Draw length: 13"-31"
Draw weight: 5lbs to 70lbs
31.5" axle to axle
Comes with: sight, arrow rest, quiver, peep, and string loop
Not a pink kinda gal? Maybe you'll like the Purple Cruzer by Bear Archery instead. The Bear Archery Cruzer series is another bow that has a huge draw length and draw weight adjustability. This bow is also lightweight, weighing in at only 3.6 lbs, which makes it an optimal choice for women and children alike. The Cruzer series also comes in 5 additional colors.
Draw length: 12"-30"
Draw weight: 5lbs to 70lbs
32" axle to axle
Comes with: sight, arrow rest, quiver, stabilizer, peep, and string loop
Another cool purple compound bow on the market is the PSE Stinger X: Stiletto Edition. You read that right, Stiletto Edition. Props to whoever came up with that name! The sleek design on this bow features a split limb and adjustable cam design. The gloss finish on this bow makes for a classy look for that classy woman hunter.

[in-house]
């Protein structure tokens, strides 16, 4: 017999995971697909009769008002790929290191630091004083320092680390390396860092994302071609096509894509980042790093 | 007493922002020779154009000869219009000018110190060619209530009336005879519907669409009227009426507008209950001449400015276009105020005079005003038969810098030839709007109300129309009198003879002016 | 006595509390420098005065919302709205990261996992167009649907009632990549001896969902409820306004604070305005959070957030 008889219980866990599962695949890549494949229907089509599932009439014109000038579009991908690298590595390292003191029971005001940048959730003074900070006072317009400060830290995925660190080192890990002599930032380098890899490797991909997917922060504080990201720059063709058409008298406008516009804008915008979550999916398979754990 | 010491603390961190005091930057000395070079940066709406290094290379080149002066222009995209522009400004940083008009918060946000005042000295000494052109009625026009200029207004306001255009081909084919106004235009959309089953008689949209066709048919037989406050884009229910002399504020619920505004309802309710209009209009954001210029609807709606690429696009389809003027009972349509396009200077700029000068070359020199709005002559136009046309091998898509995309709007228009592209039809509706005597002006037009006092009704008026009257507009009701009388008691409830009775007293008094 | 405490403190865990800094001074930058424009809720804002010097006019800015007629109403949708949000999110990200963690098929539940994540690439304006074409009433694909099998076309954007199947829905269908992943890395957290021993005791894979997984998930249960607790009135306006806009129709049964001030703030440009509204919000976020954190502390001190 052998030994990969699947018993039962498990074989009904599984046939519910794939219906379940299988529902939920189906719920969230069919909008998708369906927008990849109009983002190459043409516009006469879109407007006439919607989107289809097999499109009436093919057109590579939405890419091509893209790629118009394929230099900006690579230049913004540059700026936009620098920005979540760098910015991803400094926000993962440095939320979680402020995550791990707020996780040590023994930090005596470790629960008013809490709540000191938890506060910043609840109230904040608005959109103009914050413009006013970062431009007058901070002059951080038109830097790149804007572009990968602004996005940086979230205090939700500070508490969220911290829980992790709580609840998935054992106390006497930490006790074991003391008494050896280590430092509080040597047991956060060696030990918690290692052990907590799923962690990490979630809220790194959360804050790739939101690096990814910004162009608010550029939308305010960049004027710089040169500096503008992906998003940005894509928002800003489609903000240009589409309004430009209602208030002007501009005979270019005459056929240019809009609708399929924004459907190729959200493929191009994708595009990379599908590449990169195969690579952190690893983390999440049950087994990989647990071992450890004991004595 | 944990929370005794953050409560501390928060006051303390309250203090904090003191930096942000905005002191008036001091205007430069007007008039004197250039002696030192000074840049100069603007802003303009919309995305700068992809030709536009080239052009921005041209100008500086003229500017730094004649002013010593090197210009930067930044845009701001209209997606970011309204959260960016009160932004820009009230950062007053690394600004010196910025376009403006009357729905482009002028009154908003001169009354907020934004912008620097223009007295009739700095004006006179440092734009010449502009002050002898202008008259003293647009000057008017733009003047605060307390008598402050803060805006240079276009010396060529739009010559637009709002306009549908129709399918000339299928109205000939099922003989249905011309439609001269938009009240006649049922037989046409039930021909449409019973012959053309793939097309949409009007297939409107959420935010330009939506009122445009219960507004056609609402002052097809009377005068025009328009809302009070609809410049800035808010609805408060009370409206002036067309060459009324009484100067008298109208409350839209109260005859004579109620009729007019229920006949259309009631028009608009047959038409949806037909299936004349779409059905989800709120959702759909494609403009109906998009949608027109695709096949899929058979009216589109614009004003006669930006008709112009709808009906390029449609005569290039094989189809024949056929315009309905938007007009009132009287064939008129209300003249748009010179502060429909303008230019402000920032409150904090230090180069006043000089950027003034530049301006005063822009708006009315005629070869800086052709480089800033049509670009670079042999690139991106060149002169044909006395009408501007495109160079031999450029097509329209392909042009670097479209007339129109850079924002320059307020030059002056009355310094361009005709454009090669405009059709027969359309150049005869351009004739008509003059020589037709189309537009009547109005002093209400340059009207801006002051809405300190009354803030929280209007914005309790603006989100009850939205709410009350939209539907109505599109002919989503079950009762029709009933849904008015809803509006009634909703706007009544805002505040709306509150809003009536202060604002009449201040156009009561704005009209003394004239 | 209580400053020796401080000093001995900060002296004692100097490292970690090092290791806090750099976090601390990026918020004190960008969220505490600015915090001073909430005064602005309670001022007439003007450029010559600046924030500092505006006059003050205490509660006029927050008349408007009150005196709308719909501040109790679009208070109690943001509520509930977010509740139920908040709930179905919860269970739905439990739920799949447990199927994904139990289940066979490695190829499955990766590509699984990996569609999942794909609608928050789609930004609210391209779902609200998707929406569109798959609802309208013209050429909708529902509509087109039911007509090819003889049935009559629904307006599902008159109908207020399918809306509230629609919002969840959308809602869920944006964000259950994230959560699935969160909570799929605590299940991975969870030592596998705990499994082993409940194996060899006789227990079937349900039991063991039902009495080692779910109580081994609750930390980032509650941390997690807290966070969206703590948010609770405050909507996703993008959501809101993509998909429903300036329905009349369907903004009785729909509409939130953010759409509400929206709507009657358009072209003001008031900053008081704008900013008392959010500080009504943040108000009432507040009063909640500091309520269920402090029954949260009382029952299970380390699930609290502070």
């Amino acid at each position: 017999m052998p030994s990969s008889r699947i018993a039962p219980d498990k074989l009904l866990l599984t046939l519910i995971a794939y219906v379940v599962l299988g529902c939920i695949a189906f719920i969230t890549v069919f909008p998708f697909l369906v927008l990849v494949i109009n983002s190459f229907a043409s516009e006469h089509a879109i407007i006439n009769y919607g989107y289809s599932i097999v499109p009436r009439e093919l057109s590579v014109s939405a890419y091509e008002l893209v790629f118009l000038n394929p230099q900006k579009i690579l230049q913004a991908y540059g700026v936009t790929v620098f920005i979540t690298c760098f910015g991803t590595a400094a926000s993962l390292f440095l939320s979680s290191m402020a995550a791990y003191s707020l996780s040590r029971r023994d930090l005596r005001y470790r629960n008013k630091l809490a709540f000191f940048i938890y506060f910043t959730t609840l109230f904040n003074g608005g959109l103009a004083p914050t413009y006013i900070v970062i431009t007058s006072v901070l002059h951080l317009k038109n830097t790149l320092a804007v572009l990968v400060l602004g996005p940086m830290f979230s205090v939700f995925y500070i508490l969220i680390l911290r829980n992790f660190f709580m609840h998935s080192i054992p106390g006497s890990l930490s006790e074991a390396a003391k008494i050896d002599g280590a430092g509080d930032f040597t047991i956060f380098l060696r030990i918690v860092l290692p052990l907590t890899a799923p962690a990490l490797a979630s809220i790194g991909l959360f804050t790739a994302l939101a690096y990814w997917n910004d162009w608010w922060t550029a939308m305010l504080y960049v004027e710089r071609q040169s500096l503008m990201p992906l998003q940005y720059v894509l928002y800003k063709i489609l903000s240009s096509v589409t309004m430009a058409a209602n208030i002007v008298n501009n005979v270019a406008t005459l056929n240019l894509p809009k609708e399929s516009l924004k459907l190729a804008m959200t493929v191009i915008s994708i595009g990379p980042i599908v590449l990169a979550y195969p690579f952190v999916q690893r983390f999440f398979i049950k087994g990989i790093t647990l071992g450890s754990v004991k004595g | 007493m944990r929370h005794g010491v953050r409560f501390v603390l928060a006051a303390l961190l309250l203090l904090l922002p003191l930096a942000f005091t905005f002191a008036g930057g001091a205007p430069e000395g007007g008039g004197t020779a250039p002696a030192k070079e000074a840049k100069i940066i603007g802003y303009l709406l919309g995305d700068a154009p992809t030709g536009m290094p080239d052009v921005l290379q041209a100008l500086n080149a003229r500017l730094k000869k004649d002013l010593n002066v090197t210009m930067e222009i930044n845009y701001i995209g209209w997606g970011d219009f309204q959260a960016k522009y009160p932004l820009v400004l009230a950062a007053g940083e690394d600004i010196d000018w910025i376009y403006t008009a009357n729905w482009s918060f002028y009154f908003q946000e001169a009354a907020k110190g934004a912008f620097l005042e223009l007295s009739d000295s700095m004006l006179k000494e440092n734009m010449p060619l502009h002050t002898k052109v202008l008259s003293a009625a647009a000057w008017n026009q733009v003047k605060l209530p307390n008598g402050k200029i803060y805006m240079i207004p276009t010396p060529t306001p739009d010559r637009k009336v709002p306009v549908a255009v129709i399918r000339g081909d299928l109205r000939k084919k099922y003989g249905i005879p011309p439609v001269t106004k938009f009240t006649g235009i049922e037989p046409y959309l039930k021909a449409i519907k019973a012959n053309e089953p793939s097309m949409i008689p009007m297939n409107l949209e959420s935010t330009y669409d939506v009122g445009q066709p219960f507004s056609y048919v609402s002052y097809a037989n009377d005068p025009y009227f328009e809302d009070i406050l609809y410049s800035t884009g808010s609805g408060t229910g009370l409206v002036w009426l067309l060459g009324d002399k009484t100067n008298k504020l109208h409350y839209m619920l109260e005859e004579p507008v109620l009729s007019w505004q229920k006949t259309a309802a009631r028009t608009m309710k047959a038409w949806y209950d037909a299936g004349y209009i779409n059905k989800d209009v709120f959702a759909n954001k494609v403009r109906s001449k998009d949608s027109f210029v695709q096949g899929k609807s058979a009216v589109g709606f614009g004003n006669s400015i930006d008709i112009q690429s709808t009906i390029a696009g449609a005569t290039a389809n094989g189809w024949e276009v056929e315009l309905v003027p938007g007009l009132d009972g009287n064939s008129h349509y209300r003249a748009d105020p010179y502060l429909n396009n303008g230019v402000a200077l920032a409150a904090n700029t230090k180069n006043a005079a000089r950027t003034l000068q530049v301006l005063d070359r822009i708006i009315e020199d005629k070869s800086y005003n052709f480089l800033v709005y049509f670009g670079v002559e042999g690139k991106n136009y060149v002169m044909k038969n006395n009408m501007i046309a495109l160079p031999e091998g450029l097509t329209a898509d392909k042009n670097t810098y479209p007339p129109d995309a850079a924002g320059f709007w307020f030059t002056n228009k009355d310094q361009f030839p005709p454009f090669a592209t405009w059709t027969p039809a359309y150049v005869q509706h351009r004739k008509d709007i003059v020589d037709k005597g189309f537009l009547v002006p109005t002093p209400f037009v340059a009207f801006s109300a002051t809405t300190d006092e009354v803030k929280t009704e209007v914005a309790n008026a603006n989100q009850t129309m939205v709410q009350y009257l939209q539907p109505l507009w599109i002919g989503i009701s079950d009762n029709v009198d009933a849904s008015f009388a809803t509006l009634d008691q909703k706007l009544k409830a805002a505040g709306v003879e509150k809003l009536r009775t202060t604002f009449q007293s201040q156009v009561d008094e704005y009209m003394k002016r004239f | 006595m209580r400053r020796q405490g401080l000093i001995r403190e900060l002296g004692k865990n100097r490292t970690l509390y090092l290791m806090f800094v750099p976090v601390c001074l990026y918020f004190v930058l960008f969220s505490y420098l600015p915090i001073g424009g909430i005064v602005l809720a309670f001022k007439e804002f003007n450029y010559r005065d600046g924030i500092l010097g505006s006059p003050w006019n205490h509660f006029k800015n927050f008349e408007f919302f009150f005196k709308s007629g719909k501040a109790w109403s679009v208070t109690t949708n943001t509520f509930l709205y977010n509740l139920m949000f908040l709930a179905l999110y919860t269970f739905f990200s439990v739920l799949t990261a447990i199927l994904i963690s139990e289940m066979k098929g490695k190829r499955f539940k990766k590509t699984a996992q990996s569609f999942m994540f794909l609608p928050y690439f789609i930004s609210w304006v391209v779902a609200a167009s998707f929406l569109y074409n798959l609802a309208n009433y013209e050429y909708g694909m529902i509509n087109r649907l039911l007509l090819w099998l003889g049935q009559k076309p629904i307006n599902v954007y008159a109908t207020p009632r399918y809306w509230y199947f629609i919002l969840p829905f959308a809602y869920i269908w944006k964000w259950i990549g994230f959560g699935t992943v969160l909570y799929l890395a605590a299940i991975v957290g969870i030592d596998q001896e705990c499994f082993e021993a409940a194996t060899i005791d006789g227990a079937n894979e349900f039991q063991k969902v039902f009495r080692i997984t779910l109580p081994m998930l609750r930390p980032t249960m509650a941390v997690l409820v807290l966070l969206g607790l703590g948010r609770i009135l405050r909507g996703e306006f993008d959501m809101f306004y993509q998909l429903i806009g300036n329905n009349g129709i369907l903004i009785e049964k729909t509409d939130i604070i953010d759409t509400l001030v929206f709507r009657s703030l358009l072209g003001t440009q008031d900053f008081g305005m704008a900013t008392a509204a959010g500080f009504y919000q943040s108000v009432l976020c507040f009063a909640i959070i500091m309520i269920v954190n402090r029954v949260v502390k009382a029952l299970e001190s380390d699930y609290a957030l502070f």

Draw length: 21"-30"
Draw weight: 23lbs to 50lbs
32.5" axle to axle
Comes with: sight, arrow rest, quiver, stabilizer, sling, peep, and string loop
Want to show off your girly side, but not be so in-your-face about it? Maybe the Bear Archery Bounty would be the better choice for you. This bow comes in Realtree Max-1 camo, but with pink accents on the arrow rest and cables. The Bounty boasts 80% let off which will help the smaller gal with shooting accuracy.
Draw length: 23.5"-27"
Draw weight: 30lbs to 40lbs or 40lbs to 50lbs
29.5" axle to axle
Comes with: sight, arrow rest, stabilizer, peep, and string loop
The most important thing for newbies to remember when going to get your first bow is to not be afraid to let them know that you are new to this. When I bought mine, we went into the range and I told him I had never picked up a bow before and had no idea what I was doing. I was able to learn about stance, anchor points, and how to help stabilize using your fingers on your front hands. I never would have known about those things had I not asked. There are plenty of bow options out there. There are bows built specifically for women and these are just a few. I already have my eye on the Mathews Jewel in teal. Hello gorgeous!